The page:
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No need to self-censor in the face of China

China has not actually taken any action to prompt Silent Invasion being pulled.

A new library in Tianjin, October 2017 (Photo: Zhang Peng/Getty Images)
A new library in Tianjin, October 2017 (Photo: Zhang Peng/Getty Images)

The recent decision by Allen & Unwin to drop Clive Hamilton's book on Chinese influence illustrates that China need not exert much effort in influencing us. We're doing the job ourselves.

Hamilton's book Silent Invasion: How China is Turning Australia into a Puppet State was pulled, according to an email from the publishers, because of 'potential threats to the book and the company from possible action by Beijing'.

That's a fair few 'potentials' and 'possibles'. From the information available, it seems that China has not actually taken any action to influence this particular decision at all. With the heated debate in Australia at the moment about Chinese influence, Allen & Unwin have made an enormously controversial decision, especially given recent events with Cambridge University Press and Springer Nature.

This is an important point - no actual pressure has been exerted by China. Rather, the publisher appears to have chosen to self-censor, just in case.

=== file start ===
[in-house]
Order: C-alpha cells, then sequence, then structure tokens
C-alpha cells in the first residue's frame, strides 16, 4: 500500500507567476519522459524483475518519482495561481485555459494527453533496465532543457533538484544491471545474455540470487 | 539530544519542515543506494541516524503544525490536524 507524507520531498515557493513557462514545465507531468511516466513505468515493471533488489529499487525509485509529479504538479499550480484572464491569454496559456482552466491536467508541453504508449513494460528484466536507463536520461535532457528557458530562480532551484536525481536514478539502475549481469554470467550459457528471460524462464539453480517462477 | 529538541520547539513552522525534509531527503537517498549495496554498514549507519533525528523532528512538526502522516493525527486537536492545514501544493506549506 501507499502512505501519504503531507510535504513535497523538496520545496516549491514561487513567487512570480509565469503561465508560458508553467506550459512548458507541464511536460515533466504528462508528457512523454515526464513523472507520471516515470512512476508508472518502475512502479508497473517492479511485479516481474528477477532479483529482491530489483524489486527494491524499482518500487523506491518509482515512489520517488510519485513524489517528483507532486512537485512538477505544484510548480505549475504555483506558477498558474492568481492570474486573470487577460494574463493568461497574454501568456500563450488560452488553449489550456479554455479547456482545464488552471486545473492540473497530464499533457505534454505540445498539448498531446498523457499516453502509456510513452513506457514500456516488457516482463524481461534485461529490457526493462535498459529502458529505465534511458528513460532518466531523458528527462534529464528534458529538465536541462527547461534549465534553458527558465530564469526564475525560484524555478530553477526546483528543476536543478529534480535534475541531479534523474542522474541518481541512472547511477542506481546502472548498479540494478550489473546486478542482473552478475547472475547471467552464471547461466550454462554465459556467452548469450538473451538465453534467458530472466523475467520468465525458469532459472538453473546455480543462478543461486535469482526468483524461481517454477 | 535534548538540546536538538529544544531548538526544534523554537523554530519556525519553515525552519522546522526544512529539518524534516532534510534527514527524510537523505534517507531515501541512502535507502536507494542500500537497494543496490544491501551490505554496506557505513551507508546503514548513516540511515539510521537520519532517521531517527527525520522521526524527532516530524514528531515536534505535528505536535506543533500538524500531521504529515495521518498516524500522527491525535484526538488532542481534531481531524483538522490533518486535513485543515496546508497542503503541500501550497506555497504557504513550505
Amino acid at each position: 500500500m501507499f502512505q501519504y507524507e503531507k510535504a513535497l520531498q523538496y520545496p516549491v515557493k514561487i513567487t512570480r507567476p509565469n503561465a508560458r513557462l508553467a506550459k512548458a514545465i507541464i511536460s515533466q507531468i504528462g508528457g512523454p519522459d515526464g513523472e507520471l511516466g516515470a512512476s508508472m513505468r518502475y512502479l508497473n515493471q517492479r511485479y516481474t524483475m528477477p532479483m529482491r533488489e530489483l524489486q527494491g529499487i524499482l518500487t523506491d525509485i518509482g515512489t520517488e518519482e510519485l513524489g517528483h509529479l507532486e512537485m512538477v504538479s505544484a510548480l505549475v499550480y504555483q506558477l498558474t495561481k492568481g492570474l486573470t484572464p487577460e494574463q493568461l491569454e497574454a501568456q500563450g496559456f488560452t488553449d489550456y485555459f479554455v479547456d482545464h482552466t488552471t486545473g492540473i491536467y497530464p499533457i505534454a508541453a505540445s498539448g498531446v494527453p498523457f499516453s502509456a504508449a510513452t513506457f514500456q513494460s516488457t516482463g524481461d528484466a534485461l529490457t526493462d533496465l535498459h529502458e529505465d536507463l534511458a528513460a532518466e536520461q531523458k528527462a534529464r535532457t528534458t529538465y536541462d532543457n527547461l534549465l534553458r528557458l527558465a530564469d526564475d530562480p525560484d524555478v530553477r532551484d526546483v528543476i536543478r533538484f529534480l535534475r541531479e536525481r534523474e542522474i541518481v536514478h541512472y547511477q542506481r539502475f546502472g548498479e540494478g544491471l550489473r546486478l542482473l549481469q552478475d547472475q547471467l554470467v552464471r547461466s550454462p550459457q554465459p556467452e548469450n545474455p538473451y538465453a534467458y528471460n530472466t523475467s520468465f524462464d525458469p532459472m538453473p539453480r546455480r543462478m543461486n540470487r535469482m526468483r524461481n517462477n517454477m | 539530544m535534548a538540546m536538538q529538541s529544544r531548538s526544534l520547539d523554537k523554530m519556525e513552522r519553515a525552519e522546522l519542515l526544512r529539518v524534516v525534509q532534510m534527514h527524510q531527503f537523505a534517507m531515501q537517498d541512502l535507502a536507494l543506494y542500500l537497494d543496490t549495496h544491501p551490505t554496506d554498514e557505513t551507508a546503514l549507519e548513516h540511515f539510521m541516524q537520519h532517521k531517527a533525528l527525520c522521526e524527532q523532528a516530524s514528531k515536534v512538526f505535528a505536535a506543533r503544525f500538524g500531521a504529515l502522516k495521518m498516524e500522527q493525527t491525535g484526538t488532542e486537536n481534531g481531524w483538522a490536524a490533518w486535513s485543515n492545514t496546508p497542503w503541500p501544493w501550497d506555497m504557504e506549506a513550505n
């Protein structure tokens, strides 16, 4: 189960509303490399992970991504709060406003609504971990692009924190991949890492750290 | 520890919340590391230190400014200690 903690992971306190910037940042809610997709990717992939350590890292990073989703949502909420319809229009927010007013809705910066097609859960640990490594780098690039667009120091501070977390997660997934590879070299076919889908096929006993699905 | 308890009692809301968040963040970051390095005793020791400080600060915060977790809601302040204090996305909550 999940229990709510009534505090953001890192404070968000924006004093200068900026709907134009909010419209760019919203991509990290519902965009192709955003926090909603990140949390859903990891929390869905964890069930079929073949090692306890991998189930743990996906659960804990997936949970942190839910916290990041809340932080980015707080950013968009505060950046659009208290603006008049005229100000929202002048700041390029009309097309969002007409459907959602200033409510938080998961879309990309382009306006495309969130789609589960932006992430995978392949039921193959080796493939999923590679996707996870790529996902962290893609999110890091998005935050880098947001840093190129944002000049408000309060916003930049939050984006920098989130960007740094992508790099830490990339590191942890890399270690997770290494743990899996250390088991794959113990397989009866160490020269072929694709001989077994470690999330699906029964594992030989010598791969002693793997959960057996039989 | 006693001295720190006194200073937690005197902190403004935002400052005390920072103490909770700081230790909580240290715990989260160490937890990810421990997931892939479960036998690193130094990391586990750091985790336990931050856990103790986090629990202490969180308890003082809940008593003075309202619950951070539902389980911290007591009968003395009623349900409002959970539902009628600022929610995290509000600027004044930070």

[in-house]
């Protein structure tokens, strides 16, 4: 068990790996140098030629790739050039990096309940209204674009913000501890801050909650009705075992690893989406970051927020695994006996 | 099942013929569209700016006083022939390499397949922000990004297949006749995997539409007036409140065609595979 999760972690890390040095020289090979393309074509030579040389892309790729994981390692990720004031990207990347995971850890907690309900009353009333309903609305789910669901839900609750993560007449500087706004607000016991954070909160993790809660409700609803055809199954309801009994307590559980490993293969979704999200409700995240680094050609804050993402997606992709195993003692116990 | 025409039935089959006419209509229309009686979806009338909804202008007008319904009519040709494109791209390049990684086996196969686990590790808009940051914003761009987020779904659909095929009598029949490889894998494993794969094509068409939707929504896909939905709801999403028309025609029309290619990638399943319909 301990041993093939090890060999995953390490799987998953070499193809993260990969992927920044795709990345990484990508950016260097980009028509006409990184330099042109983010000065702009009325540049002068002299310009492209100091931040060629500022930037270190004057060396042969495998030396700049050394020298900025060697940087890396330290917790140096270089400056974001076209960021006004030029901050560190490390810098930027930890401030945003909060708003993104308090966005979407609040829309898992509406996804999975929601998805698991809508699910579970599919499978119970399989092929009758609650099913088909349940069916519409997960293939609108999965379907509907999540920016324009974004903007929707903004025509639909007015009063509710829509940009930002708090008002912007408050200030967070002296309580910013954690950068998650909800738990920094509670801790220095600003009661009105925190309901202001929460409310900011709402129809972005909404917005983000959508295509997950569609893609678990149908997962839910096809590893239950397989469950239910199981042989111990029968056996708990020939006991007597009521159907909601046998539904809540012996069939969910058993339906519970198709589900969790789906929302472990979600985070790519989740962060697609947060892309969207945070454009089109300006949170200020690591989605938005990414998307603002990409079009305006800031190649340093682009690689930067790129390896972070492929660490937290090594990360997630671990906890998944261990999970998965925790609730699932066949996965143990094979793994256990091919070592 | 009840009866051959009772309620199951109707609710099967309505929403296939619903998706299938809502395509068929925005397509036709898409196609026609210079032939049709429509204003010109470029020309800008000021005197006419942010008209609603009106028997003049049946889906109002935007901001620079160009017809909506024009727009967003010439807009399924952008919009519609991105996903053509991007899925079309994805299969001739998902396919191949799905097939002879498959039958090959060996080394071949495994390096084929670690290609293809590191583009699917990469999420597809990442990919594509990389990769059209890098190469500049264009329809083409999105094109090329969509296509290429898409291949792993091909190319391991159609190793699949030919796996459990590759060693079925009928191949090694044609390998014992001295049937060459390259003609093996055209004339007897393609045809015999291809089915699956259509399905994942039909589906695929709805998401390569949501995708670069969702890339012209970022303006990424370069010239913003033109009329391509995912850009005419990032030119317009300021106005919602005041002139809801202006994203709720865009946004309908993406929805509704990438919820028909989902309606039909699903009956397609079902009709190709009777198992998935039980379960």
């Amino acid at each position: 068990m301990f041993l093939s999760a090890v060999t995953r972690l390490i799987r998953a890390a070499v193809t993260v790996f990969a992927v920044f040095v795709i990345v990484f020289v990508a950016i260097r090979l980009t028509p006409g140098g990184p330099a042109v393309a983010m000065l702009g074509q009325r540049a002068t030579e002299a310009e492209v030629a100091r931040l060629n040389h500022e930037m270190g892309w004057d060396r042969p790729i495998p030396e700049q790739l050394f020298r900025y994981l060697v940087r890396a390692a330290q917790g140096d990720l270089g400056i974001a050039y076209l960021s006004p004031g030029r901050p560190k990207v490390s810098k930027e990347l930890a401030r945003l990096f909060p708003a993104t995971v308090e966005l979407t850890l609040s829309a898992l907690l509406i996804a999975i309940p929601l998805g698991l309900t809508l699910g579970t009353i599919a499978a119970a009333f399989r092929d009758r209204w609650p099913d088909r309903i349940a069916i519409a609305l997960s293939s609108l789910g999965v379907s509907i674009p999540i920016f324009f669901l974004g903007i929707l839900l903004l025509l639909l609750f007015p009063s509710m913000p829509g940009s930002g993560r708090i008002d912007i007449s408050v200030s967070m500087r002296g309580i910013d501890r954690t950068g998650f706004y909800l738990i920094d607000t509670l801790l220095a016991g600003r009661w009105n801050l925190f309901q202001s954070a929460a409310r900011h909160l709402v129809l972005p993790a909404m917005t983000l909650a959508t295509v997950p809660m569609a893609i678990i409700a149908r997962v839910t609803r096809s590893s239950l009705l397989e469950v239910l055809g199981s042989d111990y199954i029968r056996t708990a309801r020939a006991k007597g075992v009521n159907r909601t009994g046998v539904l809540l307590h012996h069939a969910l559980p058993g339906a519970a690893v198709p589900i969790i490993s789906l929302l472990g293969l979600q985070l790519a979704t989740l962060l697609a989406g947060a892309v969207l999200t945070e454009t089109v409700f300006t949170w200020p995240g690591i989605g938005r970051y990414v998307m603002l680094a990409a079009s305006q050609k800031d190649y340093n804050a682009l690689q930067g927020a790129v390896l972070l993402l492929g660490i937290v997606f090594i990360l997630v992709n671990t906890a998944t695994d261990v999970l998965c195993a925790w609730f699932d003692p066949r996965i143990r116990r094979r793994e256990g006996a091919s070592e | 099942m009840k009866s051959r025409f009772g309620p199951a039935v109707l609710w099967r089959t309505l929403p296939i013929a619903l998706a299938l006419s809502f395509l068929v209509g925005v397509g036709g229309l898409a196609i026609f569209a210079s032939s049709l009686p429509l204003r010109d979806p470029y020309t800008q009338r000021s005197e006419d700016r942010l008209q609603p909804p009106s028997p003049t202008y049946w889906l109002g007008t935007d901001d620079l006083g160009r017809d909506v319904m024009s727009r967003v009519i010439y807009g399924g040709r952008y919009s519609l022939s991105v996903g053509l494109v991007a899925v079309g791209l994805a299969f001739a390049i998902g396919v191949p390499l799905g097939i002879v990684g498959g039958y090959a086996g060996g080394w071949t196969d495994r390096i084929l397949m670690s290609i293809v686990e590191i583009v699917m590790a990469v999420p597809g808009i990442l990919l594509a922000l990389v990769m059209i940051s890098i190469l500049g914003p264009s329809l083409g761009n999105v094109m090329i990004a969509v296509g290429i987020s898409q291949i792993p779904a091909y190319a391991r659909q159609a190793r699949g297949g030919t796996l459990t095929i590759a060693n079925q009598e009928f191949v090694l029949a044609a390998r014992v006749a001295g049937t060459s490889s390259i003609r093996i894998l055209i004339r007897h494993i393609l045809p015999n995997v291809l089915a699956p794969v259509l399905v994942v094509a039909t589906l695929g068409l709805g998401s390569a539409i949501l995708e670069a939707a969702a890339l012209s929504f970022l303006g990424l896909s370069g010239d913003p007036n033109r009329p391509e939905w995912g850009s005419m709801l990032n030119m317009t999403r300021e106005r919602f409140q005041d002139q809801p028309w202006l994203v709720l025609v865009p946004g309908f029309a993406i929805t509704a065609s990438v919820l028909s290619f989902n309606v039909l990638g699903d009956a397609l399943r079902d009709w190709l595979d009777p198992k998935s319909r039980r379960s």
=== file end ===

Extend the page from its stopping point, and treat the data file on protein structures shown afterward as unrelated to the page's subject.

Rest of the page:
The fears of litigation might be well-grounded. Hamilton himself says that he revised the manuscript for defamation after legal advice, but even so, if China wants to take action, it will. He believes the onus is on the publisher's side to be willing to take the risk in the public interest.  

There are a number of cases coming to light where various individuals and organisations have made particular decisions in order not to vex China. This suggests we have a pretty clear idea of what it is China wants – and doesn't want – us to say or do. Simply put, Beijing wants us to accept China's view of itself and its role in the world, and steer well clear of saying or doing anything that challenges these ideas. The obvious example is the South China Sea, where the Chinese narrative is that it is none of Australia's business, so we should just pipe down about it.

There is little question that Beijing is increasing its efforts to influence around the globe, through its international media, its diplomats, and its relationship with the overseas Chinese diaspora, among other elements. There is a 'state-directed campaign to build support for Beijing and its larger political agenda'. The increase in activity of the United Front Work Department speaks for itself.

But we know that China wants to increase its influence, and we know what shape that influence takes, and we have (if our media and political commentary is anything to go by) a strong commitment to resist any erosion to our values and norms. Surely we don't need to pre-emptively self-censor?

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